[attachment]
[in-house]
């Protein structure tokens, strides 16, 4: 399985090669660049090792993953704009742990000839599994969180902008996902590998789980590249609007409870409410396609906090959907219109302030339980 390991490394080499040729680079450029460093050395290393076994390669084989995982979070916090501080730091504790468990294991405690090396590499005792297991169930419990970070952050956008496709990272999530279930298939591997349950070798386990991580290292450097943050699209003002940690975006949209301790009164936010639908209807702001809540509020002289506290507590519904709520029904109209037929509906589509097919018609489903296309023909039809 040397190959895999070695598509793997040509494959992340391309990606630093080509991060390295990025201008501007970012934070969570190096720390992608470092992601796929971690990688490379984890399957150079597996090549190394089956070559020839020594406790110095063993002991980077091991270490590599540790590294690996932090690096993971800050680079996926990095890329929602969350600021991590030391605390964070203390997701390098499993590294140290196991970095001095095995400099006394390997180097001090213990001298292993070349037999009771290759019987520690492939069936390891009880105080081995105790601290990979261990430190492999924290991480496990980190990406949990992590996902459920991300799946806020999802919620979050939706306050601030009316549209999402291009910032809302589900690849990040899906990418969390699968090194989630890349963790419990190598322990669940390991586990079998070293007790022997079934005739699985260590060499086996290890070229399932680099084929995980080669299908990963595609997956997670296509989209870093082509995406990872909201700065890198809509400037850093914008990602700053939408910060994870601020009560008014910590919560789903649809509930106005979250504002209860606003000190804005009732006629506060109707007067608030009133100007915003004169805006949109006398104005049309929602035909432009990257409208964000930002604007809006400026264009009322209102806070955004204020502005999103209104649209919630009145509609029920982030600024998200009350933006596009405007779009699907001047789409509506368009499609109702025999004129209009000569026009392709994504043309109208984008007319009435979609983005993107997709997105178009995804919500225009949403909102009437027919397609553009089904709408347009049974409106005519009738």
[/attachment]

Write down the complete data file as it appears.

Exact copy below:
[in-house]
């Protein structure tokens, strides 16, 4: 399985090669660049090792993953704009742990000839599994969180902008996902590998789980590249609007409870409410396609906090959907219109302030339980 390991490394080499040729680079450029460093050395290393076994390669084989995982979070916090501080730091504790468990294991405690090396590499005792297991169930419990970070952050956008496709990272999530279930298939591997349950070798386990991580290292450097943050699209003002940690975006949209301790009164936010639908209807702001809540509020002289506290507590519904709520029904109209037929509906589509097919018609489903296309023909039809 040397190959895999070695598509793997040509494959992340391309990606630093080509991060390295990025201008501007970012934070969570190096720390992608470092992601796929971690990688490379984890399957150079597996090549190394089956070559020839020594406790110095063993002991980077091991270490590599540790590294690996932090690096993971800050680079996926990095890329929602969350600021991590030391605390964070203390997701390098499993590294140290196991970095001095095995400099006394390997180097001090213990001298292993070349037999009771290759019987520690492939069936390891009880105080081995105790601290990979261990430190492999924290991480496990980190990406949990992590996902459920991300799946806020999802919620979050939706306050601030009316549209999402291009910032809302589900690849990040899906990418969390699968090194989630890349963790419990190598322990669940390991586990079998070293007790022997079934005739699985260590060499086996290890070229399932680099084929995980080669299908990963595609997956997670296509989209870093082509995406990872909201700065890198809509400037850093914008990602700053939408910060994870601020009560008014910590919560789903649809509930106005979250504002209860606003000190804005009732006629506060109707007067608030009133100007915003004169805006949109006398104005049309929602035909432009990257409208964000930002604007809006400026264009009322209102806070955004204020502005999103209104649209919630009145509609029920982030600024998200009350933006596009405007779009699907001047789409509506368009499609109702025999004129209009000569026009392709994504043309109208984008007319009435979609983005993107997709997105178009995804919500225009949403909102009437027919397609553009089904709408347009049974409106005519009738």